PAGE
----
Join us at a free online talk by artists Elaine Mitchener and Mohini Chandra as part of the British Art Show 9 (BAS9), chaired by Mallory Haas - Made in Plymouth’s Community Reporter and director and chief maritime archaeologist of The SHIPS Project CIC on the 5 December, from 5:45 pm to 7:00 pm (GMT).
The discussion will focus on the artists' recent works and how their vision relates to the themes represented in the British Art Show 9 while it is displayed in Plymouth. The narratives relating to BAS9 in Plymouth look at reparative history and the migration of bodies, peoples, plants, objects, ideas and forms. In previous works by both artists, they have looked at their own histories to better understand and disseminate difficult topics like empire and colonialism, one of the themes within BAS9.
This public event is organised by the 'Empire and Place' Research Network at Arts University Plymouth and supported by Plymouth Culture.
Elaine Mitchener is a vocalist, composer, and movement artist whose innovative work embraces aspects of contemporary music theatre and performance art. She is currently exhibiting in the British Art Show 9 the BOX in Plymouth. Her installation, [NAMES II] an evocation (2019-21), located at St Lukes Chapel next to the BOX Museum, is part of an ambitious long-term project, SWEET TOOTH (2017), a visceral experimental music theatre work which uses different mediums to expose the brutal realities of transatlantic slavery and the sugar trade that fuelled it.
Mohini Chandra works in photography, moving images and installation to explore the global flows of people during and after colonisation and indenture. She has worked in Australasia, India, and the Pacific, looking at photography and memory within Indian diaspora communities. Currently based in Devon, Chandra is exploring shipwrecks ad their links to empire and slavery, in collaboration with local archaeology groups such as The SHIPS Project. Her recent work, Paradise Lost, showed at MIRROR (at the Arts University Plymouth) and the Chennai Photo Biennale, in 2021. She was awarded the Arts Institute Film Commission for 2021, making Tall Tales and Wonder Rooms in collaboration with the moving image collections of the BOX. Mohini also chairs the Research Network group Empire and Place, Arts University Plymouth, which was created to bring together experts in their fields of study and practice relating to conflict narratives, colonialism, Black Atlantic, indentureship and migration.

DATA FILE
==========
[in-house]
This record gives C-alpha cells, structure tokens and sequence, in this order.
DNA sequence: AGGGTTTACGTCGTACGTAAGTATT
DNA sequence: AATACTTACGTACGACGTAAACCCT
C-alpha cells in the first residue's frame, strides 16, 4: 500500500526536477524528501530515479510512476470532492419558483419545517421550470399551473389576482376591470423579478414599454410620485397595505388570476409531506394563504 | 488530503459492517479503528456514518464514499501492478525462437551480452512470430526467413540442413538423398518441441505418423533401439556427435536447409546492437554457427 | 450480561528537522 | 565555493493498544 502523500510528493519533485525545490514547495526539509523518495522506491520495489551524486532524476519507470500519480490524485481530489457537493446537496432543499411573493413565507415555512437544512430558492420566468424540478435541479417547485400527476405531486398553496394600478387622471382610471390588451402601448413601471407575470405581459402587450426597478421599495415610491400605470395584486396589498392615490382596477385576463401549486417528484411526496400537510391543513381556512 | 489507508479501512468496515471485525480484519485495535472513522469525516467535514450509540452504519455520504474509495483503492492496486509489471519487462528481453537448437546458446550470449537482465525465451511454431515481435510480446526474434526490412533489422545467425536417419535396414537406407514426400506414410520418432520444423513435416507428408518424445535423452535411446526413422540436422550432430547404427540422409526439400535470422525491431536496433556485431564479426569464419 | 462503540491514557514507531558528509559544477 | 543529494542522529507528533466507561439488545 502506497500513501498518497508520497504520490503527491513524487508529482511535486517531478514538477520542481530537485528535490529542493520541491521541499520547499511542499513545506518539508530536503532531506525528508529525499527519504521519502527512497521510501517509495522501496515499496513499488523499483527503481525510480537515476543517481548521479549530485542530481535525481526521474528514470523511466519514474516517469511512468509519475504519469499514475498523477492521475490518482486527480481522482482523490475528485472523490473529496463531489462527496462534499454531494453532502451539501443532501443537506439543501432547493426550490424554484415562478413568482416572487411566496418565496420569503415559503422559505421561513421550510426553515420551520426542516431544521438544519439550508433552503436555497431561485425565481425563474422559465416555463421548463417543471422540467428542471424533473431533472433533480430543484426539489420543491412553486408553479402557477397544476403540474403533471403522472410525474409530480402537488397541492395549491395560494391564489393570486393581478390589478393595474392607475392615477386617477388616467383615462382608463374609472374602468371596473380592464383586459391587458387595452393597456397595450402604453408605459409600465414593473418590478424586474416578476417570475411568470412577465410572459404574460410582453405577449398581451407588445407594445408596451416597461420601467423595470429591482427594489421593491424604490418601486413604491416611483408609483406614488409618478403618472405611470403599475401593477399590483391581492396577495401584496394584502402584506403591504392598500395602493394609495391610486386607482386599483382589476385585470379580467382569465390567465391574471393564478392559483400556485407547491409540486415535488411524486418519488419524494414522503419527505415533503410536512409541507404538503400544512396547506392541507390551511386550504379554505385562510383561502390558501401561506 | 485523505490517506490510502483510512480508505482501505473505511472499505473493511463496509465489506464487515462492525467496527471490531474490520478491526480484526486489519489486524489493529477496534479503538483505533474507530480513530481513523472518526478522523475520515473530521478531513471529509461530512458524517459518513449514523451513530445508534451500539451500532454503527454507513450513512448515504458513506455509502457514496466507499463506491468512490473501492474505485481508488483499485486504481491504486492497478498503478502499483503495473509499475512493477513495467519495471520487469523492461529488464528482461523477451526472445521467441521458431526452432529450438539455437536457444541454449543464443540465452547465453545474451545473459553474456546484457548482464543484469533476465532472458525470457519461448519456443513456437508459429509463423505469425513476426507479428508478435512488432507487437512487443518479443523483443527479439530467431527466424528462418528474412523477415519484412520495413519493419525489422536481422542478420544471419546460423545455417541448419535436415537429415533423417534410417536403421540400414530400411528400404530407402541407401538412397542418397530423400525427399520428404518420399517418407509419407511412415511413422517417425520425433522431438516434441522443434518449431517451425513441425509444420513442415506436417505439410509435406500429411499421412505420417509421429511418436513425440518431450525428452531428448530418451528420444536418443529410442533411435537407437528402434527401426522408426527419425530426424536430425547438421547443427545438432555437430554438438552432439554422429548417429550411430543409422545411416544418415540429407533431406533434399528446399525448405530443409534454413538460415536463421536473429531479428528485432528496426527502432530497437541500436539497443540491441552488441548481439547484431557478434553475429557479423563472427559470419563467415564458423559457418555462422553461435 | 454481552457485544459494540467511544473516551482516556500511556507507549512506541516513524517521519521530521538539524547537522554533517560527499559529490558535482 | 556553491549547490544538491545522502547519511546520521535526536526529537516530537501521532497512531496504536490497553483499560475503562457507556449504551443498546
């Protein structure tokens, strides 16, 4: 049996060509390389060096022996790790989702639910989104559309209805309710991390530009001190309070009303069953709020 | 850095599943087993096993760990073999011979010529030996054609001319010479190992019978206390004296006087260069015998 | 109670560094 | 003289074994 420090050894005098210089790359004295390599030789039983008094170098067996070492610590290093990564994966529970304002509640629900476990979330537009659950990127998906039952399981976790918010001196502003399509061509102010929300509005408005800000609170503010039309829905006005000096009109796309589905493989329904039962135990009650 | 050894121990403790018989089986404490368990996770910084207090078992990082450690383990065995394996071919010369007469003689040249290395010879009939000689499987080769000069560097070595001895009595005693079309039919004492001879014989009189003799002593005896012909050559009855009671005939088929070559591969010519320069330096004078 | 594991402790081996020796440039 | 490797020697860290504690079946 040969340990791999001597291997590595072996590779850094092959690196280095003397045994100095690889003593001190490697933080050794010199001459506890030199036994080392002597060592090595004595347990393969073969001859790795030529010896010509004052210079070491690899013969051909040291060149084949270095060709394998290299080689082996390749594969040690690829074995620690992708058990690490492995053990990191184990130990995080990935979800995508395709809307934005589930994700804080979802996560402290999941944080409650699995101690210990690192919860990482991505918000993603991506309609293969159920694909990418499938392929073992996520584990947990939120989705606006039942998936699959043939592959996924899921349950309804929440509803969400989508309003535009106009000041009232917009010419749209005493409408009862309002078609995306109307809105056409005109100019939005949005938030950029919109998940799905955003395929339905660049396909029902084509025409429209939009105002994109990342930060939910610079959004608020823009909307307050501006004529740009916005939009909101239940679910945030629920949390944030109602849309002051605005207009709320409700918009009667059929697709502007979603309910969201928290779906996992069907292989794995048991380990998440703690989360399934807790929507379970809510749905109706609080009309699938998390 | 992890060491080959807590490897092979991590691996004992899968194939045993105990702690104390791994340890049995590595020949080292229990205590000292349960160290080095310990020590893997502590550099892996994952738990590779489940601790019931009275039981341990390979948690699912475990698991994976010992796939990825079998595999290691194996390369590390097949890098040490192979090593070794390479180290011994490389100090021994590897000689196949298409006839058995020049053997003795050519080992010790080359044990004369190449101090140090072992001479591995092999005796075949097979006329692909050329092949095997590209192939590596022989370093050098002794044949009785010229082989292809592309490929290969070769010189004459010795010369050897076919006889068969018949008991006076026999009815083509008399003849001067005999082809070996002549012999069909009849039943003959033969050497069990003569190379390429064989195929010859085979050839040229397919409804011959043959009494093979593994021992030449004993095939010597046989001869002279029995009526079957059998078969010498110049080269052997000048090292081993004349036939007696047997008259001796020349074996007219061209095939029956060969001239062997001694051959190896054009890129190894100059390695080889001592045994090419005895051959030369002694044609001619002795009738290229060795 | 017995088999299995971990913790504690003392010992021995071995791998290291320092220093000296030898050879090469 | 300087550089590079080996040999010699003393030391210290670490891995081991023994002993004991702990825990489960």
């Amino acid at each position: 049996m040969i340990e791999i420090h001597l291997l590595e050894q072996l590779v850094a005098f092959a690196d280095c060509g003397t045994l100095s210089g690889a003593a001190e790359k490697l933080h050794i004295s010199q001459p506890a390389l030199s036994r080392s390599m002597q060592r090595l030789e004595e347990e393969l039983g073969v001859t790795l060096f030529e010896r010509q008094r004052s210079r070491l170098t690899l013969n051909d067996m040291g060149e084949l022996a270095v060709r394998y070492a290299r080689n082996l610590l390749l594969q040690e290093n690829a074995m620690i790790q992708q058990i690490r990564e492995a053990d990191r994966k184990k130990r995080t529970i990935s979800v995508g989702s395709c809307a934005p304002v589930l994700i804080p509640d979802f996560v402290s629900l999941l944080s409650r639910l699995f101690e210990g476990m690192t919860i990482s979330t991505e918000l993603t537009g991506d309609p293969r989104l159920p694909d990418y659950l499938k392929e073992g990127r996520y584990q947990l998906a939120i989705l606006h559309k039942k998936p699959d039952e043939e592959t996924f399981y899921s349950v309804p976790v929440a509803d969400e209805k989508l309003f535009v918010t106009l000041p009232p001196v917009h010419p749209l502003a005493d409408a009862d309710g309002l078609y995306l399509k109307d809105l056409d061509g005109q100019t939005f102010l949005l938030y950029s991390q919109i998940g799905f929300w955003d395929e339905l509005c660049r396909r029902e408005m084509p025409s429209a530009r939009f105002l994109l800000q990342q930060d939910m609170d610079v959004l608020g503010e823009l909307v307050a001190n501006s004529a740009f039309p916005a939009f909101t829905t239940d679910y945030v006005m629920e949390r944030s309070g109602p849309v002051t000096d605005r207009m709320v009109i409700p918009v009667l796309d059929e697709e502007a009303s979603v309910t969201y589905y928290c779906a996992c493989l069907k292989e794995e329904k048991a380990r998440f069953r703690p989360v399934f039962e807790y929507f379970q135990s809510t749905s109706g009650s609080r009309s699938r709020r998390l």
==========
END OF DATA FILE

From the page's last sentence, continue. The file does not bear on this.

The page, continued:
Mallory Haas is a director and chief maritime archaeologist of The SHIPS Project CIC. Mallory has worked all over the world on conflict archaeology including several slave shipwreck sites and on terrestrial sites connected to the Underground Railroad in the US. She is a specialist in material culture in and around UK waters, helping to develop The Stray Finds Project, which records rare and unknown finds recovered by local divers so that they can be shown to the public. Public archaeology is at the core of her work, and she has found working with Mohini Chandra using art and archaeology a key element when trying to engage new audiences on important histories.
British Art Show is the largest touring exhibition of contemporary art in the UK, giving people in cities across the country the opportunity to engage with work by the most exciting artists in Britain.